Small scale farmers in Uganda are among farmers in four countries in Africa set to benefit from Microsoft’s digital transformation initiative that seeks to avail digital tools and training resources to small-scale farmers and agriculture-linked small businesses.
The program, a partnership between Microsoft’s 4Afrika initiative and IFC —a member of the World Bank Group—aims to support digital transformation in Africa’s agribusiness sector, modernize supply chains and boost farmers’ productivity and incomes in Uganda, Kenya, Nigeria, and Cote d’Ivoire.
The partnership will include Microsoft’s KuzaBot mobile chat platform, which will speed and ease the dissemination of vital information to farmers on good agricultural and business practices. At least 50,000 farmers and 50 cooperatives are expected to benefit from this initiative in the four countries.
“Now more than ever, we need to pay close attention to how agri-tech organizations transform digitally, what challenges they face acquiring new technologies, and the daily challenges they may be facing in the area of digital skills development. Microsoft 4Afrika’s strategy is to invest in agri-tech to unlock Africa’s vibrant potential, accelerating innovation in agri-tech to enable data-driven farming that can optimize yields, boost farm productivity and increase profitability – all while feeding a nation,” said Kendi Nderitu, Country Manager for Microsoft Kenya.
The initiative is informed by the fact that digital technology can improve the operation of key supply chains in the food system through greater agricultural efficiencies, improved business practices, traceability, food safety and, access to finance. However, the use of digital tools in Africa’s agriculture sector remains limited, often because of infrastructure, affordability, awareness, and regulatory issues. Agribusiness contributes about 25 percent of Africa’s GDP and 70 percent of its employment.
The partnership will leverage Microsoft 4Afrika’s unique digital platforms and IFC’s Agribusiness Leadership Program to help small-scale farmers, their cooperatives, and “last mile retailers” access information and digital tools to strengthen farming practices, build business professionalism and improve food security and traceability throughout the supply chain.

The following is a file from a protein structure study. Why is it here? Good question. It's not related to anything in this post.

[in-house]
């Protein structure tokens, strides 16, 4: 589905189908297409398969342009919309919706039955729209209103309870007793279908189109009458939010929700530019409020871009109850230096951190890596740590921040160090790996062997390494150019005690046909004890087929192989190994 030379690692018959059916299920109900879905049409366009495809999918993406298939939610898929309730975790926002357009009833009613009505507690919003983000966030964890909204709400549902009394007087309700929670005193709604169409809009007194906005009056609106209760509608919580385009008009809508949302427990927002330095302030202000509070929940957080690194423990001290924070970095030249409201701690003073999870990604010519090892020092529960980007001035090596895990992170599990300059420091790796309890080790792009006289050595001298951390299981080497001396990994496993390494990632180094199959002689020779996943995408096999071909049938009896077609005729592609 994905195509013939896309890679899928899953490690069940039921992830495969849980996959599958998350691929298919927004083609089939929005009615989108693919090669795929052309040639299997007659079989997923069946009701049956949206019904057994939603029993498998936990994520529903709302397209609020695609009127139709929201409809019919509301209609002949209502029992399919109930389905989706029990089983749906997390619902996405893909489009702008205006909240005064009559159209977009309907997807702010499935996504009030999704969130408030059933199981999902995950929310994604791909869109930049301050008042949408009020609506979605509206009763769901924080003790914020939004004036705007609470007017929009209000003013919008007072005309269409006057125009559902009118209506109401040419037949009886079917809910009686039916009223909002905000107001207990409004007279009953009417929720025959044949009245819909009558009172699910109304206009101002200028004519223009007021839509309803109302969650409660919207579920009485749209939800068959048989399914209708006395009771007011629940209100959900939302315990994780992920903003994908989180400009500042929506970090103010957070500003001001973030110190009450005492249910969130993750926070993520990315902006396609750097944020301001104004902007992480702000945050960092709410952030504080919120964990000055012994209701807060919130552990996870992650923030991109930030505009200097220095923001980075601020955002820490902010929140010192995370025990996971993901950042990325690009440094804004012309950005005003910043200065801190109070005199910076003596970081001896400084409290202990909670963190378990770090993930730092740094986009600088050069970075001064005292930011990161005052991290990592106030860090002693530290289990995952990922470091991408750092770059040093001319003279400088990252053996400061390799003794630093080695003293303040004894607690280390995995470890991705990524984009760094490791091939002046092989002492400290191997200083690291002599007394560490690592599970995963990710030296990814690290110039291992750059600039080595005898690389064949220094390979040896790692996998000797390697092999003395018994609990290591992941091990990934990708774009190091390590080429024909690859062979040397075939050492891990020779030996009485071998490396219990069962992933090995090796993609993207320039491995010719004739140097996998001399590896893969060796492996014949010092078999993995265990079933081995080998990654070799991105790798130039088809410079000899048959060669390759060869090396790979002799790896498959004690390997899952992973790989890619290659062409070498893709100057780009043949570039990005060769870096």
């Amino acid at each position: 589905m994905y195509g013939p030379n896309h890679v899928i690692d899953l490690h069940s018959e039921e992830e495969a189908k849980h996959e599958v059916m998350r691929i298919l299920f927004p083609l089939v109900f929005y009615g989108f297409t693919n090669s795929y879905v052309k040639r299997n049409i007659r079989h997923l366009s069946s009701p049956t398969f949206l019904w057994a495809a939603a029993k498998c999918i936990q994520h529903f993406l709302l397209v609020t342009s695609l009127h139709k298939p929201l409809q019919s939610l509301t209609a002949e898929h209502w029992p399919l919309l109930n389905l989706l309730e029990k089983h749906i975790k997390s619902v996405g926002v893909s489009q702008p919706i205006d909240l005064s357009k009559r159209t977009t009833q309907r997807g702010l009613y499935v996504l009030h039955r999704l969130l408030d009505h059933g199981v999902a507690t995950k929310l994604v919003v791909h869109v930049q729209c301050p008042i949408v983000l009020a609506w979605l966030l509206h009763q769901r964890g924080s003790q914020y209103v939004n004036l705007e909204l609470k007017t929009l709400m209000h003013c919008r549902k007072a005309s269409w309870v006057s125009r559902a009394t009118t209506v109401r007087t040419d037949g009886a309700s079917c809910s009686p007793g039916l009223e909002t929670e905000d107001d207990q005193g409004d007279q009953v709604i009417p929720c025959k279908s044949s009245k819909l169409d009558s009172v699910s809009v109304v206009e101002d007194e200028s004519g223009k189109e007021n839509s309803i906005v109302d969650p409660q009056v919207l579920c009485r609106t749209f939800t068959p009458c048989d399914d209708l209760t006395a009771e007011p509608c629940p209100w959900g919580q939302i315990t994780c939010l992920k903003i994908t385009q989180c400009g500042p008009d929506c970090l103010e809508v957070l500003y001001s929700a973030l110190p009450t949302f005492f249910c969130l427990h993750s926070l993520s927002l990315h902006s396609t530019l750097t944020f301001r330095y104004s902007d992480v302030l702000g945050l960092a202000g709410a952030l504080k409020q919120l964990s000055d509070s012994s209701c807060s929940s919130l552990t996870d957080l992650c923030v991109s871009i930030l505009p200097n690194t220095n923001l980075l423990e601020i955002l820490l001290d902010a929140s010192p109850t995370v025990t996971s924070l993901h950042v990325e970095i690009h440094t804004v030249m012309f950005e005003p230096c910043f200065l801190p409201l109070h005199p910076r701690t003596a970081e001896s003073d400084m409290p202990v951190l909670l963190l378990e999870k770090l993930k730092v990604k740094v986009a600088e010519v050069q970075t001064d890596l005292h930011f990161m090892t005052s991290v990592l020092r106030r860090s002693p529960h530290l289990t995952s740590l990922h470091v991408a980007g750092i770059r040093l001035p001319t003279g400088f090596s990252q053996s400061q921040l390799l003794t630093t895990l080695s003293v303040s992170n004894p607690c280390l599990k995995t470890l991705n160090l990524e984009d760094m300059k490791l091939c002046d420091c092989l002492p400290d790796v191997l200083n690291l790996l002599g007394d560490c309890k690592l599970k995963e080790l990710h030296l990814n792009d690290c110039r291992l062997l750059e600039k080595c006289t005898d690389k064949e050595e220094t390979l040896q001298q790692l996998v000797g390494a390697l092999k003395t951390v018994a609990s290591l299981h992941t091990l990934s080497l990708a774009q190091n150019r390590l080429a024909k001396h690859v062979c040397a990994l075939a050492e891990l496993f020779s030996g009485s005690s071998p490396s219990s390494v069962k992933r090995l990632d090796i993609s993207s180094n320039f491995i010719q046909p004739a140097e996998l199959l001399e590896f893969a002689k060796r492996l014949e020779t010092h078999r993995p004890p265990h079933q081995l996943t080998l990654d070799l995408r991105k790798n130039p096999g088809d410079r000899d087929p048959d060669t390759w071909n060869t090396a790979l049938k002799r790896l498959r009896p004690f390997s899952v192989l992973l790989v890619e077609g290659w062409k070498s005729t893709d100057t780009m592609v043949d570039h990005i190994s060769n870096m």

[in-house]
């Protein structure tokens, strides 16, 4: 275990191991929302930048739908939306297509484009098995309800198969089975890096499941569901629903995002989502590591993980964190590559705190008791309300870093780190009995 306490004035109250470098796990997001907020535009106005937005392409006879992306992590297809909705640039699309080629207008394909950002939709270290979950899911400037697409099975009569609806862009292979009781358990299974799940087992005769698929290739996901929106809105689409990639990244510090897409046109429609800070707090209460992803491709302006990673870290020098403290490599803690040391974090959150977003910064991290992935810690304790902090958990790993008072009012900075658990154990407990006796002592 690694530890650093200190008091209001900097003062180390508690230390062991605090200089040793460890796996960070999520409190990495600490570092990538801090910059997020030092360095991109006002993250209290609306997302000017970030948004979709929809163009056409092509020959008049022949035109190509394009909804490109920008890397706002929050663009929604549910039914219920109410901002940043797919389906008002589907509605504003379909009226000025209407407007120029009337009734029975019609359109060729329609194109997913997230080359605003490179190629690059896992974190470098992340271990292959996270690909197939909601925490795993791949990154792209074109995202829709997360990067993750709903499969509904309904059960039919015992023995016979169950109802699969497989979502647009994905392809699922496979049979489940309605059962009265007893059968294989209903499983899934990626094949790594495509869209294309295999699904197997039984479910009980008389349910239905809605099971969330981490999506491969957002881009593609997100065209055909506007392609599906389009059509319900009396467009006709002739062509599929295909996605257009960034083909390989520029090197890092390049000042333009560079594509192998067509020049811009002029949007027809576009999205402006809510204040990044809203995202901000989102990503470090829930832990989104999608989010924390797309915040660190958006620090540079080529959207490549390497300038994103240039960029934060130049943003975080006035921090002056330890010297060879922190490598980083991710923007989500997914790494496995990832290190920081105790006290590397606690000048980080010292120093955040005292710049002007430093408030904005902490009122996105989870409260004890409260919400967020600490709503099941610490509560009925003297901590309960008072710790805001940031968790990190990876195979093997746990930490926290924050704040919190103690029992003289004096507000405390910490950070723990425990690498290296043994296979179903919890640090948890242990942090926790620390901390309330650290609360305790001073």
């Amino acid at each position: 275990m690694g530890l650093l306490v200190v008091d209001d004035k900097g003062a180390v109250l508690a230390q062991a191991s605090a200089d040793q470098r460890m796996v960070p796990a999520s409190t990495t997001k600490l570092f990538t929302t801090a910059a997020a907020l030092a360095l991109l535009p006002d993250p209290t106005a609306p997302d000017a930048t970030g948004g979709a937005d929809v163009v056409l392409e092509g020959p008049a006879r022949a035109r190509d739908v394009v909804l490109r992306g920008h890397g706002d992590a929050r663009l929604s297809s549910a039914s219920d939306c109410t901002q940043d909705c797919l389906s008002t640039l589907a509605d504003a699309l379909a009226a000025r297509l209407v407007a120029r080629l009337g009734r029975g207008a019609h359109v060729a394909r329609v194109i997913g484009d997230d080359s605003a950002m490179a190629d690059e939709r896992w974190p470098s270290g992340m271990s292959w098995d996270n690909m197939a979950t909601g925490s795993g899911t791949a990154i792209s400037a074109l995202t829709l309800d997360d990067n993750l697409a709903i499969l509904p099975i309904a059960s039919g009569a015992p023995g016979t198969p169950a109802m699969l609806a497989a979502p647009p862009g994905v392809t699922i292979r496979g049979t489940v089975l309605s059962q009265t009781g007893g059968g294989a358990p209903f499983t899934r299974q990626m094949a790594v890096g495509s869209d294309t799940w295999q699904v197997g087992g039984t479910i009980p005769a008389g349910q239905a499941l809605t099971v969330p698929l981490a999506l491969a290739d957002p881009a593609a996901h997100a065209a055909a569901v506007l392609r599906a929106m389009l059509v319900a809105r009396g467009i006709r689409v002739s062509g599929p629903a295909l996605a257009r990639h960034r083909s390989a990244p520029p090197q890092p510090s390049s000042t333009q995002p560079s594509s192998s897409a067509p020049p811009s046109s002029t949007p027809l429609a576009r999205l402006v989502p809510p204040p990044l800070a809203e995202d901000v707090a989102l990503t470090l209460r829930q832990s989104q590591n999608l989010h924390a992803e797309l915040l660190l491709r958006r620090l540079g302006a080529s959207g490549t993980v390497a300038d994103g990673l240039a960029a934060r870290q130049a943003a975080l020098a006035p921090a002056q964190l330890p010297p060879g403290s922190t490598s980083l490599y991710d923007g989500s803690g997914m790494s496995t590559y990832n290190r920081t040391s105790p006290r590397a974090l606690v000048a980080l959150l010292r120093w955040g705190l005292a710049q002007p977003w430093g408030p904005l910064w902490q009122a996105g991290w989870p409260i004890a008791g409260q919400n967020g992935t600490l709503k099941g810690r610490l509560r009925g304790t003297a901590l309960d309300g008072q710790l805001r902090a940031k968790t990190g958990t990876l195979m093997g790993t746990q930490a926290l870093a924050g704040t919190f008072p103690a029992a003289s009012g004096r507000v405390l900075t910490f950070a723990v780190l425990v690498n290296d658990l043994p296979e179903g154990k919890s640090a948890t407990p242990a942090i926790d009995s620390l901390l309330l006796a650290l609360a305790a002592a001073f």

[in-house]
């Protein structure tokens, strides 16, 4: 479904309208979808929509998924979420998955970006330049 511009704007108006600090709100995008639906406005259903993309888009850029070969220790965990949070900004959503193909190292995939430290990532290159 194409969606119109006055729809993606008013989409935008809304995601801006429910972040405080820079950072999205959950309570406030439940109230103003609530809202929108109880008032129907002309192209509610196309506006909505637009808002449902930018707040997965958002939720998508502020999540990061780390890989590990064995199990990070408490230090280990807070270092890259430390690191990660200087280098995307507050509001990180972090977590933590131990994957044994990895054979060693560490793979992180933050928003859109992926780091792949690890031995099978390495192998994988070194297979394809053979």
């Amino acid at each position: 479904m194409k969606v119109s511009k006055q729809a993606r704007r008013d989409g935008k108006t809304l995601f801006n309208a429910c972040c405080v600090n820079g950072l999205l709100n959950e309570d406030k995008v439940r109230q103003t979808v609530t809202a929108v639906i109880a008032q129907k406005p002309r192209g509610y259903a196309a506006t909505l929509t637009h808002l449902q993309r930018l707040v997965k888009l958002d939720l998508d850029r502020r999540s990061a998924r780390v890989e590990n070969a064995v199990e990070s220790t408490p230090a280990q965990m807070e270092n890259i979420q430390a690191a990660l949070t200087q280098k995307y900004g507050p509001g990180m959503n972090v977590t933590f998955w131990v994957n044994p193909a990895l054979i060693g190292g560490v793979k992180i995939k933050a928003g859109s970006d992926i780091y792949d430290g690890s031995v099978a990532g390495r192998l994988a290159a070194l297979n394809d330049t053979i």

On his part, Samuel Dzotefe, the acting Regional Industry Director, Manufacturing, Agribusiness and Services, Middle East & Africa said: “Digital technologies have the power to transform small-scale farming in Africa. By making digital tools more accessible to farmers, cooperatives, and last-mile retailers, Microsoft and IFC can together help the agribusiness sector to capitalize on the opportunities afforded by the digital economy.”
Around 155 million people were facing acute food insecurity in 2020 across 55 countries or territories, an increase of around 20 million people from 2019, according to the 2021 Global Report on Food Crises. Of the 10 countries with the highest number of people facing food insecurity, six were in Africa.
IFC’s Agribusiness Leadership Program, which will be available on the Microsoft Community Training platform, will help small businesses, aggregators, and farmer cooperatives improve their professionalism, productivity, and creditworthiness. Over the long term, the partnership aims to deepen the understanding of factors that drive the adoption and use of digital solutions among smallholder farmers, farmer cooperatives, and other actors in the agriculture supply chain.